ATCEMS: Growing Overtime & Stress

EMS covers the city, but the stress is showing

EMS struggles to staff.
EMS struggles to staff. (photo by Jana Birchum)

This week's events have left Austin-Travis County Emergency Med­ical Ser­vices staffers spread particularly thin. In an email sent to medics on staff on Thursday, March 12, the department was still scuffling to fill more than 80 shifts over an eight-day stretch.

That figure is comprised of a number of different types of shifts: standard ones, which put medics in regular rotations on ambulances around the county; contractual obligations like assignments to Austin Police Department-affiliated blood drawings; and, as of last Thursday, five shifts that needed to be filled for South by Southwest coverage, eight for events at the Circuit of the Americas, and another two at Rodeo Austin.

Asked about the perceived shortage in staffing, ATCEMS Public Infor­ma­tion Officer Commander Mike Benavides said, "That, while on the surface, appears outrageous; it really isn't.

"In the end, there are several things that haven't been reflected on the schedule that, by the course of natural means, helps to naturally fill the schedule."

He's speaking of the four-step process that ATCEMS uses to fill any vacant shifts, beginning with a voluntary phase and concluding – after a canvassing of the department's array of scheduled floaters and on-call medics – with a cumulative list that prioritizes those medics required to report for duty based on how much overtime they've previously accumulated.

Thursday's email marked the first stage in that process – in which medics can volunteer to work the shift for overtime pay. Should the department fail to accrue the necessary staff that way, Benavides says, schedulers will assign floaters pre-scheduled for certain stations to post up on other ambulances. He said that all medics are required to be on-call for emergency duty during one or two 12-hour shifts per month. (They get $2 per hour for every shift for which they're on-call, but aren't called.)

Benavides stressed that was merely the first step in a common procedure that EMS uses to fill open shifts on short notice. Indeed, as evidenced by subsequent overtime availability emails delivered on days before the listed week, many of the openings have been occupied by open medics.

ATCEMS Employee Association Pres­ident Tony Marquardt doesn't doubt that the shifts would get filled, but worries about the need to resort to such staffing measures. "Those vacancies represent our challenge to be fully staffed," he said. "Ideally, there wouldn't be that many vacancies advertised. Benavides is correct that every one of those vacancies will be filled, but they represent a significant amount of overtime to do it."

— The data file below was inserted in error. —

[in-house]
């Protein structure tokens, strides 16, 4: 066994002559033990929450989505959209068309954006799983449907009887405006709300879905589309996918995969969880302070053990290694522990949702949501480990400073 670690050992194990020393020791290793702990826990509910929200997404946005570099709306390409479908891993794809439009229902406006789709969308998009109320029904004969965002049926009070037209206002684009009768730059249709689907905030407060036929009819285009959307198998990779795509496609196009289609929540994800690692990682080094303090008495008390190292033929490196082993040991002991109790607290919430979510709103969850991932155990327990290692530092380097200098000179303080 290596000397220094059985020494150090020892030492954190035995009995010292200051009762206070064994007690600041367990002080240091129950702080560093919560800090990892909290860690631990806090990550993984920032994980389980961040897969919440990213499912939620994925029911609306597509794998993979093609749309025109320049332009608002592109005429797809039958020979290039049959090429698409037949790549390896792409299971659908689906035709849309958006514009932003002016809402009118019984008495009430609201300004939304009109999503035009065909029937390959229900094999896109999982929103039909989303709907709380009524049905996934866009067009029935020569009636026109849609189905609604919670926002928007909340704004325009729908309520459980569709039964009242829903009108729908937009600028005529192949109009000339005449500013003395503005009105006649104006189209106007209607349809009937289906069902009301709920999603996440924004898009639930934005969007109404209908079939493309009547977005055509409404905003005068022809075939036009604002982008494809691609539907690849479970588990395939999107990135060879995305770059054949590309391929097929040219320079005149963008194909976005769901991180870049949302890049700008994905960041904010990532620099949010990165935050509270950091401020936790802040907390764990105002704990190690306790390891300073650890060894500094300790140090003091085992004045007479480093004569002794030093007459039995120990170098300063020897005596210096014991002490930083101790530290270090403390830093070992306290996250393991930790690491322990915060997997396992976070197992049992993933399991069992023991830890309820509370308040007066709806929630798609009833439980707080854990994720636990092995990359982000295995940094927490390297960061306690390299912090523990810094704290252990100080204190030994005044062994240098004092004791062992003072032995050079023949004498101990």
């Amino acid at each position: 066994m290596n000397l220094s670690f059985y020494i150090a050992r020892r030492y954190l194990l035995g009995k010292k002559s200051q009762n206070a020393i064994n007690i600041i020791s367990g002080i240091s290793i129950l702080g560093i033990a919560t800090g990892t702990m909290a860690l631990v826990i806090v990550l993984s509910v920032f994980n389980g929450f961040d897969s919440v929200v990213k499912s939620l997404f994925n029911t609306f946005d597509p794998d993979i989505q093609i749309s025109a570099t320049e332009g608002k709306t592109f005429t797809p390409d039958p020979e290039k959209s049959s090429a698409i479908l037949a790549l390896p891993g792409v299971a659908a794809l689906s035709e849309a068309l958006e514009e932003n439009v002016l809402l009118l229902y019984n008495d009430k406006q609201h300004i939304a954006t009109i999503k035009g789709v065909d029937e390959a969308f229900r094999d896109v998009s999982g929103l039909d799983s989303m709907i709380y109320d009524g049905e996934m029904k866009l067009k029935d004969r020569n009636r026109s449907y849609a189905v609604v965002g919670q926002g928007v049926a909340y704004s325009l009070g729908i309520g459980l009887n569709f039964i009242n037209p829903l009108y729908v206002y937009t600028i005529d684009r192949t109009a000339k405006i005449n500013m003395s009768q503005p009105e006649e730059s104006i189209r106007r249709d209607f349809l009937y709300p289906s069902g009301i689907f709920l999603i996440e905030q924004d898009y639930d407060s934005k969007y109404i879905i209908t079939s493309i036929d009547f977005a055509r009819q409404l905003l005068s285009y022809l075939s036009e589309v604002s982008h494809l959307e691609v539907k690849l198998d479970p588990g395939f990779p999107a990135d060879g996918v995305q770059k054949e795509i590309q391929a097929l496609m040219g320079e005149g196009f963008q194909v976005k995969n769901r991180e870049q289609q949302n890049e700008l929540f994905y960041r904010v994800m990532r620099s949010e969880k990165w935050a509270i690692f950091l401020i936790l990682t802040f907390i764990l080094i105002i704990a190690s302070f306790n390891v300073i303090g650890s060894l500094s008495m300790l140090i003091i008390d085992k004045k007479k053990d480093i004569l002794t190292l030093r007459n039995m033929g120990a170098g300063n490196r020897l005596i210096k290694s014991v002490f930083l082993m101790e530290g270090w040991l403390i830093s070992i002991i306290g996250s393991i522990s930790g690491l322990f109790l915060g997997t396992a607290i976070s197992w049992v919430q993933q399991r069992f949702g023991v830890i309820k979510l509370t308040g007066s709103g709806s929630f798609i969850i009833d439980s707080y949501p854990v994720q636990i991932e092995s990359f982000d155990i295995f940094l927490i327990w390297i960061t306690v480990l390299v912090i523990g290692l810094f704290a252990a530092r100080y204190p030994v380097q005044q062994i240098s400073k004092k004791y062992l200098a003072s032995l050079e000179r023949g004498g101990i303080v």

Reports from the March 2 Public Safety Commission meeting list ATCEMS as currently having 51 total vacancies – 32 reported, plus 19 positions that, at the time, were occupied by cadets in training (who've since graduated, though Assistant Chief Jasper Brown indicated that it will take four weeks before "they become an impact to the system") – and an estimated 25 more who can't contribute due to being on military duty, family leave, medical leave, or recovering from an on-the-job injury. Those vacancies have helped create a department in which overtime is routine – on top of the 48-hour work weeks medics are already expected to fulfill.

Opinions about the benefits of overtime currently appear split between ATCEMS's executive branch and those medics racking up the extra hours. While Benavides argues that overtime is a welcome requirement, one that helps fill the pockets of ATCEMS's 400-plus field workers, Marquardt counters that excess overtime is contributing to a growing trend of fatigue. According to a September 2013 audit of ATCEMS by then-City Auditor Kenneth Mory, that trend "is getting worse" and "may impact the quality of their work."

"Every ambulance will be staffed, and everyone will be taken care of, but it's at the expense of our frontline staff," says Mar­quardt. "All stations must be staffed, but the dynamic of how you choose to go about doing that is something that we have some differences about."

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KEYWORDS FOR THIS STORY

ATCEMS, Austin-Travis County Emergency Medical Services, Mike Benavides, Tony Marquardt, ATCEMS Employee Association

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